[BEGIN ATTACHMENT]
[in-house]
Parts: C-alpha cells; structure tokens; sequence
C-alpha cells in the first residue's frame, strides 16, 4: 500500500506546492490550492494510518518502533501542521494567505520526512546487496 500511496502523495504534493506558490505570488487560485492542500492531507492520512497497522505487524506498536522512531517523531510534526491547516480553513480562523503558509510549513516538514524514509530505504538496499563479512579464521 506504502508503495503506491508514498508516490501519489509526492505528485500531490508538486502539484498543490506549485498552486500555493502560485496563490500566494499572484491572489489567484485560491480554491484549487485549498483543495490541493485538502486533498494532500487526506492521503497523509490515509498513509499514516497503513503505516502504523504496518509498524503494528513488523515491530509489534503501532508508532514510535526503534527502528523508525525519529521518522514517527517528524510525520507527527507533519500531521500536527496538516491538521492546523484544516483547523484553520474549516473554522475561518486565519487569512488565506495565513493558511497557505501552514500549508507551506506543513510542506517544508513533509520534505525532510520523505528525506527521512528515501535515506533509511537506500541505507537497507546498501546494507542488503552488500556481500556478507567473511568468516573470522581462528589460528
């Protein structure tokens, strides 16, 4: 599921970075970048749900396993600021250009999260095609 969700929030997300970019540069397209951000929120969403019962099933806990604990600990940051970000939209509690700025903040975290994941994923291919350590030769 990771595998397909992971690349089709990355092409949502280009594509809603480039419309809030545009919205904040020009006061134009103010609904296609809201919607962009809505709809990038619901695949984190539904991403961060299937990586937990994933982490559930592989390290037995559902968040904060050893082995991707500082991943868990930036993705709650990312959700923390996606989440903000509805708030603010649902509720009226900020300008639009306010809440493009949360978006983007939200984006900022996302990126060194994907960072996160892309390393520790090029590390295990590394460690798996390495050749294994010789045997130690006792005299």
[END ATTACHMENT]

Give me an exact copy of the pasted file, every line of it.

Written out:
[in-house]
Parts: C-alpha cells; structure tokens; sequence
C-alpha cells in the first residue's frame, strides 16, 4: 500500500506546492490550492494510518518502533501542521494567505520526512546487496 500511496502523495504534493506558490505570488487560485492542500492531507492520512497497522505487524506498536522512531517523531510534526491547516480553513480562523503558509510549513516538514524514509530505504538496499563479512579464521 506504502508503495503506491508514498508516490501519489509526492505528485500531490508538486502539484498543490506549485498552486500555493502560485496563490500566494499572484491572489489567484485560491480554491484549487485549498483543495490541493485538502486533498494532500487526506492521503497523509490515509498513509499514516497503513503505516502504523504496518509498524503494528513488523515491530509489534503501532508508532514510535526503534527502528523508525525519529521518522514517527517528524510525520507527527507533519500531521500536527496538516491538521492546523484544516483547523484553520474549516473554522475561518486565519487569512488565506495565513493558511497557505501552514500549508507551506506543513510542506517544508513533509520534505525532510520523505528525506527521512528515501535515506533509511537506500541505507537497507546498501546494507542488503552488500556481500556478507567473511568468516573470522581462528589460528
């Protein structure tokens, strides 16, 4: 599921970075970048749900396993600021250009999260095609 969700929030997300970019540069397209951000929120969403019962099933806990604990600990940051970000939209509690700025903040975290994941994923291919350590030769 990771595998397909992971690349089709990355092409949502280009594509809603480039419309809030545009919205904040020009006061134009103010609904296609809201919607962009809505709809990038619901695949984190539904991403961060299937990586937990994933982490559930592989390290037995559902968040904060050893082995991707500082991943868990930036993705709650990312959700923390996606989440903000509805708030603010649902509720009226900020300008639009306010809440493009949360978006983007939200984006900022996302990126060194994907960072996160892309390393520790090029590390295990590394460690798996390495050749294994010789045997130690006792005299």